54 (passed away Nov. 9th, 1968)
Jun. 11th, 1914
New York City, New York, USA
Gerald Mohr's Main TV Roles
Main Movie Roles1968 - Funny Girl
1952 - Invasion USA
1952 - The Sniper
1952 - The Ring
1951 - Sirocco
1951 - Detective Story
1950 - Southside 1-1000
1946 - Gilda
1942 - Woman of the Year
1941 - The Reluctant Dragon
1940 - The Sea Hawk
1939 - Love Affair
1939 - Charlie Chan at Treasure Island
Guest TV Roles
Bearing a strong resemblance to Humphrey Bogart certainly helped in typecasting the handsome Gerald Mohr into "B" film noir. Born in New York City in 1914, he was the son of Gerald Mohr Sr. and Henrietta Noustadt, a Viennese singer. His father died when Mohr was three years old, and he was raised primarily by his mother and grandfather, who was a psychologist and associate of Dr. Sigmund Freud, the famed psychoanalyst. Mohr became a fervent student of Freud as a result of this association. He was taught to ride and play piano at an early age and attended the prestigious Dwight Preparatory School in New York. Even as a teen, Mohr possessed a smooth vocal delivery and landed a job as a staff broadcaster for CBS Radio, which in turn opened the door for him to Orson Welles and his Mercury Theatre. Mohr made his Broadway debut in the minor role of a gangster in "The Petrified Forest," the same play that put Bogart on the map.
His first starring role in films came with the serial Jungle Girl (1941), in which he played principal villain Slick Latimer. However, because of his pleasant, distinctive baritone voice, it was radio that became Mohr's meal ticket during the 1940s, and he signed on for a number of popular suspense thrillers such as "The Adventures of Philip Marlowe" and "The Whistler." In 1950, "Radio and Television Life" magazine named Mohr as the Best Male Actor on Radio.
After a number of bit parts, he finally won a noticeable role in Lady of Burlesque (1943) with Barbara Stanwyck, after Welles referred him to the film's director, William A. Wellman. Following WWII service with the Air Force, Mohr returned to acting and found his niche in intrigue, playing the title role in The Notorious Lone Wolf (1946) and its two sequels, along with Passkey to Danger (1946), Dangerous Business (1946) and The Truth About Murder (1946). As much as he wanted to extricate himself from this trenchcoat stereotype, he continued to chug along in the 1950s with the same type of roles represented by The Sniper (1952), Invasion USA (1952) and Guns, Girls, and Gangsters (1959). His final leads were in This Rebel Breed (1960) and the low-grade sci-fi thriller The Angry Red Planet (1960). In 1954-55 he starred as Christopher Storm in 39 episodes of the Swedish-made TV series "Foreign Intrigue" (1951).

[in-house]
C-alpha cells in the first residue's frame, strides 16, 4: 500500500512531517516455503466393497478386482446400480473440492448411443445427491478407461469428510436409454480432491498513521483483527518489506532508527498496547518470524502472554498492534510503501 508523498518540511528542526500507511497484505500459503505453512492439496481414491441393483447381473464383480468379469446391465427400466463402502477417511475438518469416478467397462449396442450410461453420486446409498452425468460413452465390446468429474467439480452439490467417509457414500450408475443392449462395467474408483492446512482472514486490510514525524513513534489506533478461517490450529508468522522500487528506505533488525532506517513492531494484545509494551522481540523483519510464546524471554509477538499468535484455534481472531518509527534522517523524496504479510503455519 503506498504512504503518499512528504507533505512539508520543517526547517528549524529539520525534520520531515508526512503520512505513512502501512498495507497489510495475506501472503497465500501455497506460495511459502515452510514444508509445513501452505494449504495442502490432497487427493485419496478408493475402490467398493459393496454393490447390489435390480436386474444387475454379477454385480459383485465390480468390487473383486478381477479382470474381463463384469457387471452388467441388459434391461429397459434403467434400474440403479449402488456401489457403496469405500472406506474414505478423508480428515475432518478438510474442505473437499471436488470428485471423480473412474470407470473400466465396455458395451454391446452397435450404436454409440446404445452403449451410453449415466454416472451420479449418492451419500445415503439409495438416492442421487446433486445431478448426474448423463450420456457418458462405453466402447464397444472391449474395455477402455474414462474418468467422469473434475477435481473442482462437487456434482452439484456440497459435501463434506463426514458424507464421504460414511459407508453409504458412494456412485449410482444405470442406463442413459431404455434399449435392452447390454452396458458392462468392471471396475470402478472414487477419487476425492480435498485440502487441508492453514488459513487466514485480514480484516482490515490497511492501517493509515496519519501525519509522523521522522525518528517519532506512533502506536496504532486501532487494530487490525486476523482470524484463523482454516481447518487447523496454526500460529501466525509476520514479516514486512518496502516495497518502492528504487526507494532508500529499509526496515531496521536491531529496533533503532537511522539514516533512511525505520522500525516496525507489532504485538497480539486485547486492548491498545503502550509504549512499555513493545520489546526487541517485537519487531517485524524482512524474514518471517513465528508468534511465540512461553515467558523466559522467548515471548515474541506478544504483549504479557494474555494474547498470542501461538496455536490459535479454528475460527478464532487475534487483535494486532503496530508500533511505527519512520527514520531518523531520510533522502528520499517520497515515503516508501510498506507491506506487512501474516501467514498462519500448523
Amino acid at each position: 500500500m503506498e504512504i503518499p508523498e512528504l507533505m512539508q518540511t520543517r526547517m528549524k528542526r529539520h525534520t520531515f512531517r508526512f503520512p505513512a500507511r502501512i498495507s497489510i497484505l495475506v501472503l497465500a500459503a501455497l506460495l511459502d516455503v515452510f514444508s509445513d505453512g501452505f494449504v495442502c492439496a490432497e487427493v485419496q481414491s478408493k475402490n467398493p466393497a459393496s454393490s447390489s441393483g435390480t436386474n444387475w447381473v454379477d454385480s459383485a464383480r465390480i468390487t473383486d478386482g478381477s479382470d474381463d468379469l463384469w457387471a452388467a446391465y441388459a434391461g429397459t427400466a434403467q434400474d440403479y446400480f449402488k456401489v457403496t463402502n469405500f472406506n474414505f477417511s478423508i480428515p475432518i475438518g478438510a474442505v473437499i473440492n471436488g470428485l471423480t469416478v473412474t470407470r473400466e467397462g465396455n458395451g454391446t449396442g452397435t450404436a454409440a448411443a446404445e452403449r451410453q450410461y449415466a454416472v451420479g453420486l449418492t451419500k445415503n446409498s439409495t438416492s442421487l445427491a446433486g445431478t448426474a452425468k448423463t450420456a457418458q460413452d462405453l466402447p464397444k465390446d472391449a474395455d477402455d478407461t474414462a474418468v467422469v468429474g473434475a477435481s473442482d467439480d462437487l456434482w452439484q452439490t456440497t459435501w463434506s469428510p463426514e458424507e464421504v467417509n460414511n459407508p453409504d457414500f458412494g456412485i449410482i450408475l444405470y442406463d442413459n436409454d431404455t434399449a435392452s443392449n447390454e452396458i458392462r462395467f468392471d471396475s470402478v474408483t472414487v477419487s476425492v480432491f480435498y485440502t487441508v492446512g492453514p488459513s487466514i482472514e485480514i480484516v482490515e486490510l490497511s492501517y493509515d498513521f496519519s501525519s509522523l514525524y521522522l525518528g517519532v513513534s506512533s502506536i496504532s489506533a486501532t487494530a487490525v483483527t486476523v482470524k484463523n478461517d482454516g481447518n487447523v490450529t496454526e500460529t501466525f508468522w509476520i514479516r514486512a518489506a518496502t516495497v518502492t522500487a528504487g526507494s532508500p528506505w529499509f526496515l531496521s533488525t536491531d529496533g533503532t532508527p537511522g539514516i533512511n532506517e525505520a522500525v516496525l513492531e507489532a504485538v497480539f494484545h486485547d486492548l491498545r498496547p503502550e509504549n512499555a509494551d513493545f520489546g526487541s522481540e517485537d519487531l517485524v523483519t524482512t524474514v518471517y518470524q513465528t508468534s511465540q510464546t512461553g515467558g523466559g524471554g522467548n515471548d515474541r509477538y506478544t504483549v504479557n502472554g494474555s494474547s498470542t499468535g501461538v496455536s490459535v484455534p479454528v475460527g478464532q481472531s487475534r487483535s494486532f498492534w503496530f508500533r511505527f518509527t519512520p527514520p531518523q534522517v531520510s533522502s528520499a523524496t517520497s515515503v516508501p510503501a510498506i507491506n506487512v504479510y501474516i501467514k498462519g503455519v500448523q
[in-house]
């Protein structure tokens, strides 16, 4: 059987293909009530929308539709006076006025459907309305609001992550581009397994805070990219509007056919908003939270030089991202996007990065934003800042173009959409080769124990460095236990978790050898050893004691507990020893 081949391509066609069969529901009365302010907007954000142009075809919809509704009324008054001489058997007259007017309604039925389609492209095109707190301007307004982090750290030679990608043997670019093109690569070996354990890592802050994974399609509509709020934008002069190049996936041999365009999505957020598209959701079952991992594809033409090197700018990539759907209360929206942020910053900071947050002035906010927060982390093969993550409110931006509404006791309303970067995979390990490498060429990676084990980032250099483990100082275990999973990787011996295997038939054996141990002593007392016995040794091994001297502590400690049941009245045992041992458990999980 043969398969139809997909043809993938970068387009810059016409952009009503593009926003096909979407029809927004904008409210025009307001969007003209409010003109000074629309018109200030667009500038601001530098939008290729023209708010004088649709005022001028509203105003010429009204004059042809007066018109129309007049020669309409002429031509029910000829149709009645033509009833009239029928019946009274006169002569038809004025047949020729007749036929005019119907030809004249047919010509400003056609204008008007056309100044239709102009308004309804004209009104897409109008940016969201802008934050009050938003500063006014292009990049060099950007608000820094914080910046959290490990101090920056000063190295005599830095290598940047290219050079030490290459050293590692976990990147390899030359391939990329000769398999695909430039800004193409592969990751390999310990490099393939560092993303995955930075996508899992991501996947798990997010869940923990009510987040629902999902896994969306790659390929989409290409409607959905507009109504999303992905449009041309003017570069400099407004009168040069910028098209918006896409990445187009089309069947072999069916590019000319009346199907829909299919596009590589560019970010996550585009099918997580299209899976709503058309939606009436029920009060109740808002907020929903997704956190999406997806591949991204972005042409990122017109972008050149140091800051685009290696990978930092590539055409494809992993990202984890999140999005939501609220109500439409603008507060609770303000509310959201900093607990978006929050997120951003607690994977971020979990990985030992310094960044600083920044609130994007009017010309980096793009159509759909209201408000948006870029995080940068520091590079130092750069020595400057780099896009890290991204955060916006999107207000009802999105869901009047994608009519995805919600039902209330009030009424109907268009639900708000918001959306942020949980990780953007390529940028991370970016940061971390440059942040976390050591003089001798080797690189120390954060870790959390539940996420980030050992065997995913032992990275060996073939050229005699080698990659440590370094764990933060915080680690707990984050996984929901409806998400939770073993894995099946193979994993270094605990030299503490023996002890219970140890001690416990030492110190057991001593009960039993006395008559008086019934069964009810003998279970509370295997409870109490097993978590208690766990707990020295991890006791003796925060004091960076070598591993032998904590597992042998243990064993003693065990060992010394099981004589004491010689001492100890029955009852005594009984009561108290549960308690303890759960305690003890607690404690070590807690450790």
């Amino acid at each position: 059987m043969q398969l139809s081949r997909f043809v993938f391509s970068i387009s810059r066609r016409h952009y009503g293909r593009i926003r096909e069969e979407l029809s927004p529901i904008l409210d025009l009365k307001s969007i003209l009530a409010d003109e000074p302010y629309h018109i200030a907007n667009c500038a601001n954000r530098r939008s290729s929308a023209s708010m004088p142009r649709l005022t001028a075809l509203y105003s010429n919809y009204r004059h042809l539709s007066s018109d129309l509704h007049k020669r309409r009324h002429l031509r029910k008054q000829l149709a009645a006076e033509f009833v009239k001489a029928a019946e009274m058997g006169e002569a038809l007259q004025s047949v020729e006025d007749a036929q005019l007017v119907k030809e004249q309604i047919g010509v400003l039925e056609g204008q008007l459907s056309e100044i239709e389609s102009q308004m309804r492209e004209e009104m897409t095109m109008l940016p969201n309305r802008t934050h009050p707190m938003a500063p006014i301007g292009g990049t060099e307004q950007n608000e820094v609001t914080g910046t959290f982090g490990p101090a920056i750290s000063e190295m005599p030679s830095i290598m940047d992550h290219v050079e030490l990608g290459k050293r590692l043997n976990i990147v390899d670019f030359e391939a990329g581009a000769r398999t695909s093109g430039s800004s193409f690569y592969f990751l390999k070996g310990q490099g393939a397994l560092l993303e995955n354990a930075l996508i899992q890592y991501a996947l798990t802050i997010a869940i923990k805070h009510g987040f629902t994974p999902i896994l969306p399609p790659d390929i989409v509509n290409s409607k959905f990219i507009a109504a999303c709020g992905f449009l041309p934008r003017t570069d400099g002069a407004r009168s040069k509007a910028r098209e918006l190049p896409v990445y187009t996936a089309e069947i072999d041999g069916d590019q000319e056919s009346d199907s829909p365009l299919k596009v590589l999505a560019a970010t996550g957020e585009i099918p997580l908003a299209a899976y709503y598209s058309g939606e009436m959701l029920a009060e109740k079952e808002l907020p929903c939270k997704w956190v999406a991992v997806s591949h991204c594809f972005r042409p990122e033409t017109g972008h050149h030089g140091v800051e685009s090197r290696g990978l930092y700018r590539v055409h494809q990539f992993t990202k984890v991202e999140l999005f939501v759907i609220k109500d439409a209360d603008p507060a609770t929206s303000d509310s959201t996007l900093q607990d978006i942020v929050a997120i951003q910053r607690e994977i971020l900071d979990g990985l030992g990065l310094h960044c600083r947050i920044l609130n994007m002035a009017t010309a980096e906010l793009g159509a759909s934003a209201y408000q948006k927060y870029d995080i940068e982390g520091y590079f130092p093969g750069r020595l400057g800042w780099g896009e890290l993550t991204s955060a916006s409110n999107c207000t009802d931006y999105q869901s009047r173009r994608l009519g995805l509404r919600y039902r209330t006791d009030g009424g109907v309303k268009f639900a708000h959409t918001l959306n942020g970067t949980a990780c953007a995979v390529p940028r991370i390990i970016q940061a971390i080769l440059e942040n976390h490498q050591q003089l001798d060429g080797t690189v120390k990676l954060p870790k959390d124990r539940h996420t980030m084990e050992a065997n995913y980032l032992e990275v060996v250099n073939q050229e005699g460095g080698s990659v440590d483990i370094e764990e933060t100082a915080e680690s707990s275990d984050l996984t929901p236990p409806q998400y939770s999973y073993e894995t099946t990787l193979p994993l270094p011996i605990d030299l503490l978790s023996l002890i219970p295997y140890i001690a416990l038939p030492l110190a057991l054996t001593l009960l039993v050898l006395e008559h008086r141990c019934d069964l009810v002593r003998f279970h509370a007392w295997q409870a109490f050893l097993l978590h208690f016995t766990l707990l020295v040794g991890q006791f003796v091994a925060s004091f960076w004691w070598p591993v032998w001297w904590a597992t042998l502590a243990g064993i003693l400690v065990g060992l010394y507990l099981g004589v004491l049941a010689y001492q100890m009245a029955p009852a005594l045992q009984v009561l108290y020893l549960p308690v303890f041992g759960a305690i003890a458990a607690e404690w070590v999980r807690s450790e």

Finding film work scarce in the following decade, he found regular work on TV, guest starring in over 100 dramas, ranging from TV Westerns like Maverick, Bronco, Cheyenne and Bonanza to 77 Sunset Strip, Hawaiian Eye and Perry Mason, amongst many others.
His last movie role came with the top-notch musical Funny Girl (1968) starring Barbra Streisand and Omar Sharif, in which Mohr was featured as Tom Branca, one of Nicky Arnstein's cronies, who offers to help Fanny Brice out by giving the proud but debt-ridden gambler a prime casino job.
Mohr was overseas in Stockholm, Sweden, where he had just completed filming the pilot of a new TV series called "Private Entrance" when he suddenly died of a heart attack at the age of 54.
- He performed or starred in over 500 radio plays from the mid-1930s to the early 1950s.
- Perhaps the only person to voice a character from both DC Comics and Marvel Comics. Besides being the voice of Green Lantern (DC) he was the voice of Reed "Mr. Fantastic" Richards (Marvel) in Hanna-Barbera's "Fantastic Four"(1968) animated series.
- Was one of seven actors to portray "The Lone Wolf" in mystery B-movies. Others included 'Melvyn Douglas' (qv), 'Francis Lederer' (qv), and 'Ron Randell' (qv). The television "Lone Wolf" was played by 'Louis Hayward' (qv).
- Voice of Hal Jordan/Green Lantern in the 1960s Superfriends cartoons.
- Before his role on television's Foreign Intrigue, he held the little-known distinction of having played Philip Marlowe and Johnny Dollar on the radio. He also narrated both the radio and television episode introductions for The Lone Ranger.
- Extremely prolific as member of stock company for radio shows such as Academy Award and Hallmark Playhouse, appearing in scores of roles in each.
- Starred in 119 episodes as the title character in CBS Radio's "The New Adventures of Philip Marlowe" (1948-1950).
- He can be heard singing 3 songs, "My Darling Clementine," "Oh, I Killed A Man" and "Aura Lee," in the _"Cheyenne" (1955)_ (qv) episode "Rendezvous at Red Rock.".
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